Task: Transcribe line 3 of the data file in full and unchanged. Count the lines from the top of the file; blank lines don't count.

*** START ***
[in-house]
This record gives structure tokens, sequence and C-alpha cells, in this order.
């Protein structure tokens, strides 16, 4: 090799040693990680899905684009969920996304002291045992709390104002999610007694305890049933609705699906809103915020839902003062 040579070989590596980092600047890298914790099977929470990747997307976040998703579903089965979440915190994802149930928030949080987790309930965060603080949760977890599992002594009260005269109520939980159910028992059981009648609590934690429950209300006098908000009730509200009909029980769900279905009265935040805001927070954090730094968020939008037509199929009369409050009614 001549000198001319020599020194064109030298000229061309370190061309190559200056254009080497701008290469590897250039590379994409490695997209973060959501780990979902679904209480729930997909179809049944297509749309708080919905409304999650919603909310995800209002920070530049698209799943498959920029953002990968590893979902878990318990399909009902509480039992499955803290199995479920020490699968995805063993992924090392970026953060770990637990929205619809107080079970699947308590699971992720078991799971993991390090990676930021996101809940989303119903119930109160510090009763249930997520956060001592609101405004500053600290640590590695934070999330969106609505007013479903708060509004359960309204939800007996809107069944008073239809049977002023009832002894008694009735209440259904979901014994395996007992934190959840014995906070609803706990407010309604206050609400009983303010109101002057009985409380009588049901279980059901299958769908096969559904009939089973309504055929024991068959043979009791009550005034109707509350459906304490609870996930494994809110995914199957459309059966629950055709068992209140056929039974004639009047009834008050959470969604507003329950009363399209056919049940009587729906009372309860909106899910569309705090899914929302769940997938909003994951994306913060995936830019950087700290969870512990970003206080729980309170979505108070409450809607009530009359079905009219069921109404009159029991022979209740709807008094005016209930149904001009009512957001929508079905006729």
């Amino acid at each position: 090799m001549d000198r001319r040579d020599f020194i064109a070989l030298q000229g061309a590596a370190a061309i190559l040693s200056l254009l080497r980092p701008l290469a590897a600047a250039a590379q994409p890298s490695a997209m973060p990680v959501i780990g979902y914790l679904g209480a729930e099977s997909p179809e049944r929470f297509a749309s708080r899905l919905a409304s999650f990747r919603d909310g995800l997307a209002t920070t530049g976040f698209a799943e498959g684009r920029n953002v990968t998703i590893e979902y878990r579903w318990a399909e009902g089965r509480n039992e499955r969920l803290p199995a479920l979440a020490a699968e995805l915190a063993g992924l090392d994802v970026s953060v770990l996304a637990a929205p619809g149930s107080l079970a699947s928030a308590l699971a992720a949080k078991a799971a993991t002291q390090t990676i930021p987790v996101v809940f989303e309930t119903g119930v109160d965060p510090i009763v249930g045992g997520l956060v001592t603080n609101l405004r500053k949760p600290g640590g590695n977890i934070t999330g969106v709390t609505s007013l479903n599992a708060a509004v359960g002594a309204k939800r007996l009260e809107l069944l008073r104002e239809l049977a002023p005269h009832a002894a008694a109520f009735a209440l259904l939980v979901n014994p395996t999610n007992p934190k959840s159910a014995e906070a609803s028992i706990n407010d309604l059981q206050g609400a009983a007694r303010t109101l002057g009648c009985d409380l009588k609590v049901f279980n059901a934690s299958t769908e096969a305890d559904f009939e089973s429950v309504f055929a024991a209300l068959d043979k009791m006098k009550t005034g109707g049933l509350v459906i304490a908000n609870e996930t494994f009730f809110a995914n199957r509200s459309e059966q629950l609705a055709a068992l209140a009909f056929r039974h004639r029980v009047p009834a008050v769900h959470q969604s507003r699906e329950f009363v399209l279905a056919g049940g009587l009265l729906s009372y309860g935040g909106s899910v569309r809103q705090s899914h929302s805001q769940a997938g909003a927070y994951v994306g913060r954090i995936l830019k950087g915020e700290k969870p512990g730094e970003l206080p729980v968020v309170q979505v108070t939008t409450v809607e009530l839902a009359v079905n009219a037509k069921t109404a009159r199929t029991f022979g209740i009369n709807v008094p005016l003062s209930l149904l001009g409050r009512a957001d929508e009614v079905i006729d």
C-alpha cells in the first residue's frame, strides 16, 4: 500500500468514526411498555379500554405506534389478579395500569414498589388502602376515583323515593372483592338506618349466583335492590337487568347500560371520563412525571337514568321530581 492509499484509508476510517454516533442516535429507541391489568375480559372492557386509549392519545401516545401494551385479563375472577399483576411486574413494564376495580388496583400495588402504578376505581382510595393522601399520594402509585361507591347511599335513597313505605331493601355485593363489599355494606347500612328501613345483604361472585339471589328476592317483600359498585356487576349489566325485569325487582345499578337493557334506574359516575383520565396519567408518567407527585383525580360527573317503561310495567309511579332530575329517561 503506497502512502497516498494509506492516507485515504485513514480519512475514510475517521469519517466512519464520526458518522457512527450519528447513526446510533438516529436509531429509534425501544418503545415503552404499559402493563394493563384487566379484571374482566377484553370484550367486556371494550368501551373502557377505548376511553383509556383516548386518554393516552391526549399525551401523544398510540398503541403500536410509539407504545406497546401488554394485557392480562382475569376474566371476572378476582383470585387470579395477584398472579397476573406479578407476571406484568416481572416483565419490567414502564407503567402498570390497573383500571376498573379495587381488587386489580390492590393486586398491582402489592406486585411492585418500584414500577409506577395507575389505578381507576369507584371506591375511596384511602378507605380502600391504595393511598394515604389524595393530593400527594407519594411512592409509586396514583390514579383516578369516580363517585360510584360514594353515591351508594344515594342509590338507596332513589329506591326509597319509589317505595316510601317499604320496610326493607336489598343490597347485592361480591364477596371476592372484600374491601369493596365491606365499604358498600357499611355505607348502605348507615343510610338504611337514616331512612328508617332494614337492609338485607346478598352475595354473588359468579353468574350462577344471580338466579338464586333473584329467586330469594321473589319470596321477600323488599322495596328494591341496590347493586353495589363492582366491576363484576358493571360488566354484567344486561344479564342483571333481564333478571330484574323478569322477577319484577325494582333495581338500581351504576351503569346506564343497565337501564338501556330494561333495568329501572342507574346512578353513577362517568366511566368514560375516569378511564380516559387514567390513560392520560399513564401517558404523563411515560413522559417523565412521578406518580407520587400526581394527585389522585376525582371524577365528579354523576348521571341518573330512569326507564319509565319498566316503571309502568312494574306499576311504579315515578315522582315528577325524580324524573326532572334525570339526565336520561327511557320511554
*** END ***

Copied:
């Protein structure tokens, strides 16, 4: 090799040693990680899905684009969920996304002291045992709390104002999610007694305890049933609705699906809103915020839902003062 040579070989590596980092600047890298914790099977929470990747997307976040998703579903089965979440915190994802149930928030949080987790309930965060603080949760977890599992002594009260005269109520939980159910028992059981009648609590934690429950209300006098908000009730509200009909029980769900279905009265935040805001927070954090730094968020939008037509199929009369409050009614 001549000198001319020599020194064109030298000229061309370190061309190559200056254009080497701008290469590897250039590379994409490695997209973060959501780990979902679904209480729930997909179809049944297509749309708080919905409304999650919603909310995800209002920070530049698209799943498959920029953002990968590893979902878990318990399909009902509480039992499955803290199995479920020490699968995805063993992924090392970026953060770990637990929205619809107080079970699947308590699971992720078991799971993991390090990676930021996101809940989303119903119930109160510090009763249930997520956060001592609101405004500053600290640590590695934070999330969106609505007013479903708060509004359960309204939800007996809107069944008073239809049977002023009832002894008694009735209440259904979901014994395996007992934190959840014995906070609803706990407010309604206050609400009983303010109101002057009985409380009588049901279980059901299958769908096969559904009939089973309504055929024991068959043979009791009550005034109707509350459906304490609870996930494994809110995914199957459309059966629950055709068992209140056929039974004639009047009834008050959470969604507003329950009363399209056919049940009587729906009372309860909106899910569309705090899914929302769940997938909003994951994306913060995936830019950087700290969870512990970003206080729980309170979505108070409450809607009530009359079905009219069921109404009159029991022979209740709807008094005016209930149904001009009512957001929508079905006729």